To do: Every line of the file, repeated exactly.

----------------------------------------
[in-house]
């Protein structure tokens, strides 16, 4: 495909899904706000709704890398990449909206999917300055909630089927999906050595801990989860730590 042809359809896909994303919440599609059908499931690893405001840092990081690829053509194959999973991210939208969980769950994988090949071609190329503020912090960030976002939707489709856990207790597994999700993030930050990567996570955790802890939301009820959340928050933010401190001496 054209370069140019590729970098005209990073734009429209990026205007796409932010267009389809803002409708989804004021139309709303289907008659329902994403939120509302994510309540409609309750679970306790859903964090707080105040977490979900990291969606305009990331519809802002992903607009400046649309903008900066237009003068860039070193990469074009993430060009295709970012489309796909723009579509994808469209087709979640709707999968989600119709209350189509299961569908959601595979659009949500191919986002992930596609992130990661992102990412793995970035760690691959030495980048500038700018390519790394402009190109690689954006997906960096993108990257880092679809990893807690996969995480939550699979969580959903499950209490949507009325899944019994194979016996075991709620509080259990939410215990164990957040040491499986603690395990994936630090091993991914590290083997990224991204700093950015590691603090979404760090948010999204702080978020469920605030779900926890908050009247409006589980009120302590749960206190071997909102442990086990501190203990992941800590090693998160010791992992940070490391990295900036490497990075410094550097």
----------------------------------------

[in-house]
């Protein structure tokens, strides 16, 4: 495909899904706000709704890398990449909206999917300055909630089927999906050595801990989860730590 042809359809896909994303919440599609059908499931690893405001840092990081690829053509194959999973991210939208969980769950994988090949071609190329503020912090960030976002939707489709856990207790597994999700993030930050990567996570955790802890939301009820959340928050933010401190001496 054209370069140019590729970098005209990073734009429209990026205007796409932010267009389809803002409708989804004021139309709303289907008659329902994403939120509302994510309540409609309750679970306790859903964090707080105040977490979900990291969606305009990331519809802002992903607009400046649309903008900066237009003068860039070193990469074009993430060009295709970012489309796909723009579509994808469209087709979640709707999968989600119709209350189509299961569908959601595979659009949500191919986002992930596609992130990661992102990412793995970035760690691959030495980048500038700018390519790394402009190109690689954006997906960096993108990257880092679809990893807690996969995480939550699979969580959903499950209490949507009325899944019994194979016996075991709620509080259990939410215990164990957040040491499986603690395990994936630090091993991914590290083997990224991204700093950015590691603090979404760090948010999204702080978020469920605030779900926890908050009247409006589980009120302590749960206190071997909102442990086990501190203990992941800590090693998160010791992992940070490391990295900036490497990075410094550097």